bishop. The son of William de Moravia, lord of Duffus and Strabrok, who owned immense estates in northern Scotland, Gilbert became archdeacon of Moray, being appointed by King Alexander II with responsibilities for secular and religious government in a notoriously turbulent area. His enemies there set fire to his account-books; their survival was believed to be a miracle. In 1223, after the violent death of Adam of Caithness and the punishment of his murderers and their kin by the king, Gilbert was appointed bishop to succeed him. Notable achievements of his episcopate were the building of the cathedral of Dornoch, whose statutes were modelled on those of Moray and Lincoln, and the provision of several hospices for the poor. He enjoyed a reputation as a fine preacher and administrator who, in his twenty years of peaceful rule, did much to civilize his diocese. He became the patron saint of his cathedral and diocese; his relics were venerated until the Reformation and were used for the swearing of oaths until 1545. There is no evidence that he was, as is sometimes asserted ‘high steward to several monarchs’, nor can he be identified with the Gilbert who, at the council of Northampton in 1176, made an impassioned speech in favour of Scots' ecclesiastical independence of the see of York. Feast: 1 April.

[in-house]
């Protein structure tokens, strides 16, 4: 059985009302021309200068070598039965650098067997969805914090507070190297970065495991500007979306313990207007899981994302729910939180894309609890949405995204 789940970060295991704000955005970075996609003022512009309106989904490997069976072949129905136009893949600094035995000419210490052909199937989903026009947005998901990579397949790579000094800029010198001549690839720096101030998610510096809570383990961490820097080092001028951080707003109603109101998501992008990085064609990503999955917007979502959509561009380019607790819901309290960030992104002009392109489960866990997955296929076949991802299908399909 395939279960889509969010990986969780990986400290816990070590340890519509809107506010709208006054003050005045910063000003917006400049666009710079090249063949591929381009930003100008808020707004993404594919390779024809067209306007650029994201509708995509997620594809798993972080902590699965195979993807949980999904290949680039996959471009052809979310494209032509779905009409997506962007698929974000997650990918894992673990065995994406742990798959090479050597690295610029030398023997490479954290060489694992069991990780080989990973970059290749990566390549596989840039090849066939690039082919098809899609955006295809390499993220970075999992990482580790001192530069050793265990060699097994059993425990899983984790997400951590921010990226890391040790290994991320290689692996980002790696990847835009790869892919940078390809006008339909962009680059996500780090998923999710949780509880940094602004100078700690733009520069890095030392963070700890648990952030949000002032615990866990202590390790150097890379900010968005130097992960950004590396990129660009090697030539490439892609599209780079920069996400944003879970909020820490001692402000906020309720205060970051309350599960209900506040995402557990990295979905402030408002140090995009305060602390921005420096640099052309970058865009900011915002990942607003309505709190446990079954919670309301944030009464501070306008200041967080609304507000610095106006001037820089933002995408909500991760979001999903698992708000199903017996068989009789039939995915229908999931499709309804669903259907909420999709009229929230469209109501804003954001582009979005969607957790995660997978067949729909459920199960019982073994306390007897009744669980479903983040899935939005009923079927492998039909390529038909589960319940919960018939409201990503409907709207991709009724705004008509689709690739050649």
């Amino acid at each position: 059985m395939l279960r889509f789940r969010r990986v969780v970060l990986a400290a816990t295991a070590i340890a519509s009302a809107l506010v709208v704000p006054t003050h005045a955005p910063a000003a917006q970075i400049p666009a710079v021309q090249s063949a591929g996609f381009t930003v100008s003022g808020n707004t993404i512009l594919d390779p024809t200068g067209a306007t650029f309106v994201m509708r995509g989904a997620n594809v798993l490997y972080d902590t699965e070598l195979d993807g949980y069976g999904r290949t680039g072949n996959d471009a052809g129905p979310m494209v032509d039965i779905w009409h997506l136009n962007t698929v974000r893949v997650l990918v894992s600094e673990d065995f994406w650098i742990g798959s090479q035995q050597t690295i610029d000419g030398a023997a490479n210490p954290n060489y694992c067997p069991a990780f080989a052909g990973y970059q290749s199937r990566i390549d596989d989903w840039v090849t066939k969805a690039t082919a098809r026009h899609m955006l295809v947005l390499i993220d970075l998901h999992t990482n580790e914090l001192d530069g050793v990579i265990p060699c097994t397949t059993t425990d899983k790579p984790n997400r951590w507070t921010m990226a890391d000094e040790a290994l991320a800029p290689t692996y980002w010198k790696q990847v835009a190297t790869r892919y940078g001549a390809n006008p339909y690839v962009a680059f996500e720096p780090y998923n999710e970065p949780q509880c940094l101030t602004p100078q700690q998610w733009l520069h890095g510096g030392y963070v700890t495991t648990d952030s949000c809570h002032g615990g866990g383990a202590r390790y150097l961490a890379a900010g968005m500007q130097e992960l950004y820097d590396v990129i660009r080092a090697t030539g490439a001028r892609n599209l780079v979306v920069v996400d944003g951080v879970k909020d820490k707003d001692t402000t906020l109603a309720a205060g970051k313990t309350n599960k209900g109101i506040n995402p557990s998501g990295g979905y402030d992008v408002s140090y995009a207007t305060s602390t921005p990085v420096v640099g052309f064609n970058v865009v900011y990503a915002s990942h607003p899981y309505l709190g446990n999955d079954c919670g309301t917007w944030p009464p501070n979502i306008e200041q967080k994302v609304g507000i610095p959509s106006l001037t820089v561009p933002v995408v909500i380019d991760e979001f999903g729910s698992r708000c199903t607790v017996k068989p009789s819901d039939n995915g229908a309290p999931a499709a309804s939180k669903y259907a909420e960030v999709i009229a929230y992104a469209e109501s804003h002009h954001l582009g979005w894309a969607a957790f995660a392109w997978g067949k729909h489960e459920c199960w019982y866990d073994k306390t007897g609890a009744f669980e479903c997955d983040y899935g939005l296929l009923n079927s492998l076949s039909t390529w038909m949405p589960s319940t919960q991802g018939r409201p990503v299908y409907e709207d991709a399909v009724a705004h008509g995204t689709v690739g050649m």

K.S.S, pp. 355–6; D.N.B., s.v.